Pros: Strong power and torque; enormous configurability; loads of off-road options; quiet and refined ride; manual transmission availability
Cons: Coarse engine; on the expensive side; Limited not as plush as it could be; manual is clunky
The Toyota Tacoma is finally all-new for the 2024 model year. We say finally because the truck was last redesigned eight years ago, and even then, it wasn’t exactly a sea-change overhaul from the truck that came before. In the intervening years, the Tacoma gradually fell further behind a growing collection of competitors while, paradoxically, its sales increased. People love them, which makes it even more important that it’s in fact improved. They all deserve a better Tacoma, and it finally is one.
The 2024 Toyota Tacoma starts with a completely new frame shared with the Tundra and also-new Land Cruiser, but shrunken to Tacoma size. As before, there are multiple cab and bed configurations and loads of trims, including multiple off-road versions, but the variety of options increases further for 2024. There are two suspension variants, with lower trim models getting traditional leaf-spring rear suspension, while higher trim versions get coil springs.. Turbocharged four-cylinders are available across the line, replacing the naturally aspirated four- and six-cylinder options. There’s also now a hybrid as the range topper, with more than 300 horsepower and more than 400 pound-feet of torque. Two- and four-wheel drive are available, as is a manual transmission with the more powerful turbo-four.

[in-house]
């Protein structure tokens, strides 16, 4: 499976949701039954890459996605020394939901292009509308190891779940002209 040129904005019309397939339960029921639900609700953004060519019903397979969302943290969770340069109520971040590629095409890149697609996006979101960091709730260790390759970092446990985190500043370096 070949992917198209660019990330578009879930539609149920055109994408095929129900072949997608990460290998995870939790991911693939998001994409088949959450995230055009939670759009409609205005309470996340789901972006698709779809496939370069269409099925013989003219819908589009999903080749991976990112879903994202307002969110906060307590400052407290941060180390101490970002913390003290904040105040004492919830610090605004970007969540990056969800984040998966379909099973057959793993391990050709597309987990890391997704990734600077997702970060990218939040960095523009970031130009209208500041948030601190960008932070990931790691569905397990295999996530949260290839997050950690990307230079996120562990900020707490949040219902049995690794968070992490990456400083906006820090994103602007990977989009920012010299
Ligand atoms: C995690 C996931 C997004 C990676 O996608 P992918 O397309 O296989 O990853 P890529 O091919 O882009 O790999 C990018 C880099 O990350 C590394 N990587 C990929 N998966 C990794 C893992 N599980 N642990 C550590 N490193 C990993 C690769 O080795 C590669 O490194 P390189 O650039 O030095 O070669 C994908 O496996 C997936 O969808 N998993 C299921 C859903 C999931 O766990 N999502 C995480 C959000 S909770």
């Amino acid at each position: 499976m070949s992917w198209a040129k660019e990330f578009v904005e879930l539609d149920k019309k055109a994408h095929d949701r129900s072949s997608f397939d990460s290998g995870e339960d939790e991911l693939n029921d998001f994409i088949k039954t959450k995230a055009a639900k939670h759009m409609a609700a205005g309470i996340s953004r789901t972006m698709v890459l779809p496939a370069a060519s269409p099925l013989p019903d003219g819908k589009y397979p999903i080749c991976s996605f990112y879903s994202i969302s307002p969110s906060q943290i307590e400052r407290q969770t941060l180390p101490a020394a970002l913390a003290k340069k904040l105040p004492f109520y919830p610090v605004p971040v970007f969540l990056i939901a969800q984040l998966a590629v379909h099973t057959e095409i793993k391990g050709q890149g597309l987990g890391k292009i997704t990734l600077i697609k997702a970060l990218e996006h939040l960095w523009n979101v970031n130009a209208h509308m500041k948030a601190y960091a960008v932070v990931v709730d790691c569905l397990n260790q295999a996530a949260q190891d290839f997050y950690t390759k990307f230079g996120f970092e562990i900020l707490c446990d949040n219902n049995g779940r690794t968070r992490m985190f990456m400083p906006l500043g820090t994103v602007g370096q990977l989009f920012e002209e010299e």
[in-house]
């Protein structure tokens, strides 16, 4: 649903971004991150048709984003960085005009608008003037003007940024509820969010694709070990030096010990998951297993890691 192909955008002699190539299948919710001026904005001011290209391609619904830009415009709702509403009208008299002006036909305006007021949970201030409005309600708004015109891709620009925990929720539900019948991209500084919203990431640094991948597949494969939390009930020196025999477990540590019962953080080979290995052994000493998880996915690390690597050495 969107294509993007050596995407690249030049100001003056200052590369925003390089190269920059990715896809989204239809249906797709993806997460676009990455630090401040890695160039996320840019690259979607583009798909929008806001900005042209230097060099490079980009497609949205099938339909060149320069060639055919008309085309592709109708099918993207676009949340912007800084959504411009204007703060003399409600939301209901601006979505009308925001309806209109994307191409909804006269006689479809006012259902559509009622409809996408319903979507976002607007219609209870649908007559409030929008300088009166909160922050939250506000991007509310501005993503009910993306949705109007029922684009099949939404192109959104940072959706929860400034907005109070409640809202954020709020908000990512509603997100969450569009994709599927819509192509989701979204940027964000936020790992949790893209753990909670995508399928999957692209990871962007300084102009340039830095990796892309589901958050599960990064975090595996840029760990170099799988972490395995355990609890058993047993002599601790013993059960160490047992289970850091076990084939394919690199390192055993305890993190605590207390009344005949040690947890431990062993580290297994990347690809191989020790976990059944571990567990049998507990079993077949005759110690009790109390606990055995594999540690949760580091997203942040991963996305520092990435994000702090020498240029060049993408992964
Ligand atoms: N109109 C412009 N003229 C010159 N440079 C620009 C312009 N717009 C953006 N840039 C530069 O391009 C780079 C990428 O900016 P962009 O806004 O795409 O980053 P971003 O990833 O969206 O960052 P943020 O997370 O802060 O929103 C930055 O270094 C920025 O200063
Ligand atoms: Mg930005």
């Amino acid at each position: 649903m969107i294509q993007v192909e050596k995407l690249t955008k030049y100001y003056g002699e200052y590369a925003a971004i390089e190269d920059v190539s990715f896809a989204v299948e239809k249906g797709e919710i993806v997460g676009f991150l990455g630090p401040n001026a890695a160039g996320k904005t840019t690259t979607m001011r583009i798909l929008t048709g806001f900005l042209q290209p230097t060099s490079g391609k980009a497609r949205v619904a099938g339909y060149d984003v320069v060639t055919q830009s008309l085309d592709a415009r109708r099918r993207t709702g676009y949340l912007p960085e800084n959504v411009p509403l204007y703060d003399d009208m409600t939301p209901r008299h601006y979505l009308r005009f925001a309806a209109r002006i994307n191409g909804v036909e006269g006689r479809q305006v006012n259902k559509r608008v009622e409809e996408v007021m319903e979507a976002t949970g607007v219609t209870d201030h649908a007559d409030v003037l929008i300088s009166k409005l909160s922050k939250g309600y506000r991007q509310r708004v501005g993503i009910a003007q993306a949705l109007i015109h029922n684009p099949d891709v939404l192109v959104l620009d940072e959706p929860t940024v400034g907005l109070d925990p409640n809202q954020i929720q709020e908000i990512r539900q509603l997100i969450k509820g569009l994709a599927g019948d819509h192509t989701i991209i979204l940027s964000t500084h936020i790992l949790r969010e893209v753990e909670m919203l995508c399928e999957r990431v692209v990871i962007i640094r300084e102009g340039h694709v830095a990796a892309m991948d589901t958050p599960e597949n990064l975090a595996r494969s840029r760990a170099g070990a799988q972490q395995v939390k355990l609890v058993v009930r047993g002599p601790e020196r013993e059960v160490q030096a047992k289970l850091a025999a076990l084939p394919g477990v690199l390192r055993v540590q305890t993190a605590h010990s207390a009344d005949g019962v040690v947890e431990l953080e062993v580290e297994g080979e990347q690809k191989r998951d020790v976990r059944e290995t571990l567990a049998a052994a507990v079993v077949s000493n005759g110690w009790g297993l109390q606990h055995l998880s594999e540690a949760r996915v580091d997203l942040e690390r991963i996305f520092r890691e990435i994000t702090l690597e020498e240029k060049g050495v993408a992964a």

We've had the opportunity to try out the non-hybrid versions, and they are finally strong competitors with good performance, economy and comfort. We still haven't had an opportunity to sample the high-performance hybrid models, we've rounded up everything we know so far in this buying guide, and you can be sure that we'll complete it as soon as we get time behind the hybrid wheel early next year.
What's New for 2024?
Interiors of the TRD Sport (blue), Trailhunter (orange stitching), and TRD PreRunner (plain black, small screen)
What are the Tacoma's interior and in-car technology like?
The Tacoma's interior looks very much like a scaled down Tundra interior. Everything is squared off and chunky, there are grab handles aplenty, and there's even a big badge on the passenger side to remind you what truck you're in. Depending on trim levels, there are plenty of color and material options from the cheery, colorful accents in the TRD Sport and TRD Pro, to the more subdued interiors of base Tacomas and higher-trim Limited models. There are plenty of luxuries available, including a wireless charging pad and heated and ventilated front seats, but the actual feeling of luxury is absent. The most plush Limited model still falls short of the ritzy interior found in the GMC Canyon Denali and even upper trim levels of the Jeep Gladiator.